Juul to pay $438 million to Ohio, other states and promises marketing changes
Electronic cigarette company Juul Labs agreed to pay $438.5 million and stop marketing its vaping products to children to settle a two-year investigation by Ohio and 32 other states.
In 2020, states began investigating Juul's promotions and claims about the safety and benefits of its technology as a smoking alternative.
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The settlement resolves one of the biggest legal threats facing the company, which still faces nine separate lawsuits from other states. Additionally, Juul faces hundreds of personal suits brought on behalf of teenagers and others who say they became addicted to the company’s vaping products.
The state investigation found that Juul marketed its e-cigarettes to underage teens with launch parties, product giveaways and ads and social media posts using youthful models, according to a statement.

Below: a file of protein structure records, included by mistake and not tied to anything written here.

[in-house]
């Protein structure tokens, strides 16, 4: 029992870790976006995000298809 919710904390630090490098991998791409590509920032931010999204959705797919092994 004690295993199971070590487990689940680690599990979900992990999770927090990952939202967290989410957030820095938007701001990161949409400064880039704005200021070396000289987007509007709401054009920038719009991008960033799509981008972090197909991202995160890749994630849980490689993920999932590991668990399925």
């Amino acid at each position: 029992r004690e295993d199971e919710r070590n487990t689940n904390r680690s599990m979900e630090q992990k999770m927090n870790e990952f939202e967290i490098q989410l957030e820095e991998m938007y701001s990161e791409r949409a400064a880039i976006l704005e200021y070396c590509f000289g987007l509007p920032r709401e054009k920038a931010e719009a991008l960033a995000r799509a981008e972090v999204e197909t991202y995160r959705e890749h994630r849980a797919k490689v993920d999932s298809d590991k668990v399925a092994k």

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“No nicotine marketing to kids! It was wrong when it was Joe Camel, and it’s wrong when it’s JUUL's “Miint” and “Fruut” flavors and their influencer-led targeting,” said Ohio Attorney Dave Yost in a written statement. “This settlement puts an end to Juul’s trawling for new addicts among our children.”
Juul agreed to refrain from marketing to youths, using anyone younger than 35 in marketing materials and making misleading representations about nicotine content.
The settlement will be paid out over six to 10 years.
A recent study by Ohio State University researcher showed kids who use e-cigarettes are more likely to take up smoking or use smokeless tobacco. Teen boys who vaped were almost three times as likely to start smoking as other teen boys with similar risk profiles and more than two times as likely to try smokeless tobacco, the OSU study found.
Information from the Associated Press is included in this report.
This article originally appeared on The Columbus Dispatch: Juul agrees to pay $438 million to Ohio, other states